Games

First leaked Intel Alchemist GPU benchmark offers some pre-Christmas cheers

If there is any savior on the horizon for The chip crisis is happening, it is hoped that Intel can break the monopoly of Nvidia and AMD with some competing graphics cards.

Intel’s first gaming GPUs won’t be released until early 2022, according to info from Intel Architecture Day. They’re not expected to rival the top-end RTX 3090 or RX 6900 XT cards from AMD or Nvidia, but given the hefty price tag of these cards, that shouldn’t matter too much to most gamers.

Instead, what will really make a difference is if Intel’s newly launched Alchemist GPU can compete in the mid-range market. First benchmark – use benchmarks that are acknowledged as obsolete Ashes of the Stranger – indicates that it is possible. TUM_APISAK posted a photo on Twitter of an Intel GPU being tested with the Intel i9-12900K, which averaged 126.9 fps on the benchmark.

There are plenty of reasons to do this with a grain of salt. In addition to being an outdated game, Ashes of the Stranger has long been used more for CPU stress testing. (As a real-time strategy game, it is considered more taxing on the CPU due to the amount of computation the PC has to do to work out the movements, physics, and impact of individual units. )

We also don’t know specifically which GPU in the Intel stack is being tested here. Although the benchmark says “Intel Xe Graphics”, the performance makes us immediately see that it is one of Intel’s discrete GPUs and not the Xe integrated graphics found in recent laptops. . Much of that was underpinned by a next tweet from TUM_APISAK, showing that Intel’s benchmarks are in line with other tests run with the RX 5700, RX 6700 XT, RTX 3080, and RTX 3080 Ti. (However, the fact that all of those GPUs return similar metrics shows why Ash not the most conventional benchmark available.)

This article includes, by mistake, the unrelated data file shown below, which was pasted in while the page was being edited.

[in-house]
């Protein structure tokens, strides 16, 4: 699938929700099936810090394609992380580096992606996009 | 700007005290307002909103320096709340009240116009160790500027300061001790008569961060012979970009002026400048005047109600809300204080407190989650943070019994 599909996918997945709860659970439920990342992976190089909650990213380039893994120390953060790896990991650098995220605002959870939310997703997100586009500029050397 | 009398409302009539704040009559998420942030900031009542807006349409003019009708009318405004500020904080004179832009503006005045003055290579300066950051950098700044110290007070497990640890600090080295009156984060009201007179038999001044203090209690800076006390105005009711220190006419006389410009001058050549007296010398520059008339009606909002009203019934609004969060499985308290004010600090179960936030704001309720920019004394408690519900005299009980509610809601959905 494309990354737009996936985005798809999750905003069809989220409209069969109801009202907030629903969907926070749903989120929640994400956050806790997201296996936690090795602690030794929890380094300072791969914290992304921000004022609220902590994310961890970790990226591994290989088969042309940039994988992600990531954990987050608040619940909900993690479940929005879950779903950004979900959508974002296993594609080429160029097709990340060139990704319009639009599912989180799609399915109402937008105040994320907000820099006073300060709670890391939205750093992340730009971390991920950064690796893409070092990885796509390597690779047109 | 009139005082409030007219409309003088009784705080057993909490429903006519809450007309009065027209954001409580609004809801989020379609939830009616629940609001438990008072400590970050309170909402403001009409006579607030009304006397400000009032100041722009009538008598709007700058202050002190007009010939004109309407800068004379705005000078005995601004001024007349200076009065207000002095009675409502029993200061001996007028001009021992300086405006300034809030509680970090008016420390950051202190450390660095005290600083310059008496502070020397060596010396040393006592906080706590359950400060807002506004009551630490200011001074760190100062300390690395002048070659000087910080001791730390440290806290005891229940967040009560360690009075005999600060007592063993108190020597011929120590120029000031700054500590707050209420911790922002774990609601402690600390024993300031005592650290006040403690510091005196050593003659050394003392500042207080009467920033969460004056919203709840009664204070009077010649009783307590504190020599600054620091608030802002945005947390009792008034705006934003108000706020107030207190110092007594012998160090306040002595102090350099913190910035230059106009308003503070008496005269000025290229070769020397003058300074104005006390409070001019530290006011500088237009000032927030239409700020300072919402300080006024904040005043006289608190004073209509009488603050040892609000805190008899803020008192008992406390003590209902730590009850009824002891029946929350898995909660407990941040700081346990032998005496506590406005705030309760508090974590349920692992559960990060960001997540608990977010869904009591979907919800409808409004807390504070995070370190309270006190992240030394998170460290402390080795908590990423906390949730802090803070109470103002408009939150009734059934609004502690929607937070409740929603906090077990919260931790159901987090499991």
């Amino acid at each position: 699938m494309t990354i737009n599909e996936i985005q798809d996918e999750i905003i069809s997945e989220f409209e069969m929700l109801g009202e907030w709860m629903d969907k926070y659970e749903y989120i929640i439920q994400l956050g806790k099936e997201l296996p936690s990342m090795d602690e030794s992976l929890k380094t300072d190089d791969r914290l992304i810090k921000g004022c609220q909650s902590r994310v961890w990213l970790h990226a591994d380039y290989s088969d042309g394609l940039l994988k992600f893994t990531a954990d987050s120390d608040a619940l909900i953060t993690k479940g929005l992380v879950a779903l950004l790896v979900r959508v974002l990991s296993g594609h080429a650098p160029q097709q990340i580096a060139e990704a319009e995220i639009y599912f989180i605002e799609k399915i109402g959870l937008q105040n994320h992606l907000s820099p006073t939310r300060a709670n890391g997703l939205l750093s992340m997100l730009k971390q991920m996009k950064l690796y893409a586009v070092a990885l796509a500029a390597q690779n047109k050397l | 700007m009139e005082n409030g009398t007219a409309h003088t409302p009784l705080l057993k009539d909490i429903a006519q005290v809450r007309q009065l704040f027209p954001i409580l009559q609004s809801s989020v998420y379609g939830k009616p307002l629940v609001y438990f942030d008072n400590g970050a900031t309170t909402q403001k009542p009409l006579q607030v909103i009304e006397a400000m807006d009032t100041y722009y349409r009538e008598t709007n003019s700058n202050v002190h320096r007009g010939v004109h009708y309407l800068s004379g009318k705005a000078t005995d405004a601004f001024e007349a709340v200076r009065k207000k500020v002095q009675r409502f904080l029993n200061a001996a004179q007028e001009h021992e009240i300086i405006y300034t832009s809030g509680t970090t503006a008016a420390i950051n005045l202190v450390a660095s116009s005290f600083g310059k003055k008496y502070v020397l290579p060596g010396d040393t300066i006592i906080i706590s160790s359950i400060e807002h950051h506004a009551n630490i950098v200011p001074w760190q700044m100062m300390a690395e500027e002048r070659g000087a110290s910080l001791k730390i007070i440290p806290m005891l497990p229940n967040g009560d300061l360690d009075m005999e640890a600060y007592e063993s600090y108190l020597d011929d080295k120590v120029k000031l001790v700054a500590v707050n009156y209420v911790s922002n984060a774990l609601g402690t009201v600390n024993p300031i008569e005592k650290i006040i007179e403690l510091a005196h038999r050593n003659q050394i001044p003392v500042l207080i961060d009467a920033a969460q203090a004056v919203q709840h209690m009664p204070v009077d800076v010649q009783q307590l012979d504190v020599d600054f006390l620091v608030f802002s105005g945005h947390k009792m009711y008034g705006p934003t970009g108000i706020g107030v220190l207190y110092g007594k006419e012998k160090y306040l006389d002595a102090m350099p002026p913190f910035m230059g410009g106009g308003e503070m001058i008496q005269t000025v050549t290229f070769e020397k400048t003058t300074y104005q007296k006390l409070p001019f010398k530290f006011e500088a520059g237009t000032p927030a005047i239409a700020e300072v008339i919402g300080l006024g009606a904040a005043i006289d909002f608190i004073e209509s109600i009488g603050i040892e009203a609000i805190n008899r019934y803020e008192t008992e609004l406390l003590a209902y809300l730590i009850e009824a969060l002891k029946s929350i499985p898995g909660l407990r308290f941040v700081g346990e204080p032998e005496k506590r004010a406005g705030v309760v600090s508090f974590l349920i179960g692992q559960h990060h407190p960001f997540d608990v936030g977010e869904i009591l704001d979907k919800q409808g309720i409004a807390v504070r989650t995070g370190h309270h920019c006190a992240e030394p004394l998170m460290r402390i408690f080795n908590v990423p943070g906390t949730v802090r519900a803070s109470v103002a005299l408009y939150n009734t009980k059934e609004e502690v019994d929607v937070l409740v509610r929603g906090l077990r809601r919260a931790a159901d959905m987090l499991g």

There are also other caveats here. Pre-release benchmarks like this always appear for CPUs and GPUs, as test runs are accidentally (or on purpose) uploaded to the global leaderboard. Engineers often run prototype hardware through tools like Cinebench or 3D Mark, and images from gaming benchmarks like Total War: Three Kingdoms, Shadow of the Tomb Raider, the Cry away series or Subdivision 2, which often attacks the network before a piece of hardware is launched.

But the hardware here is not final and neither are its drivers. Drivers alone can provide surprising improvements in performance, as a user explore all the time. They will be especially important when it comes to real-time ray tracing testing or enabling Intel AI-based upscaling, but Ash the above test does not provide any further clarity on Intel’s capabilities there.

Still, it’s positive to see that the Intel Alchemist GPU at least mirrors the RTX 3070 Ti here – or the Radeon RX 5700, depending on whether you’re the half-full or half-empty type of person. But what’s more important is Intel’s positioning here. The vast majority of gamers buy mid-range GPUs; that’s why GTX 1060 is still the most used GPU on Steam. If Intel can offer something that offers a substantial upgrade over the GTX 1060, GTX 1650, or even the RTX 2060 and is priced competitively enough, the GPU market could become really interesting in next year.

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Steam hardware survey results for November. Note that the first 30 series card that comes out is actually a laptop GPU. Image: Steam / Valve

Three Intel gaming GPUs will launch in 2022: a low-end product, a mid-range product, and one aimed at the high-end segment. According to Intel Architecture Day, Input level Alchemist GPU only has been given a Q1 2022 release date. But even if these results come from Intel’s top-secret super-secret gaming GPU, Intel’s own manufacturing and sourcing capabilities are still a big win. to the consumer – as long as everything is priced accordingly. (And since Intel is the one trying to break into the monopoly dominance of Nvidia and AMD, it would be a surprise if the company didn’t compete aggressively on price.)

https://dotesports.com/hardware/news/leaked-intel-alchemist-gaming-benchmark First leaked Intel Alchemist GPU benchmark offers some pre-Christmas cheers

Hung

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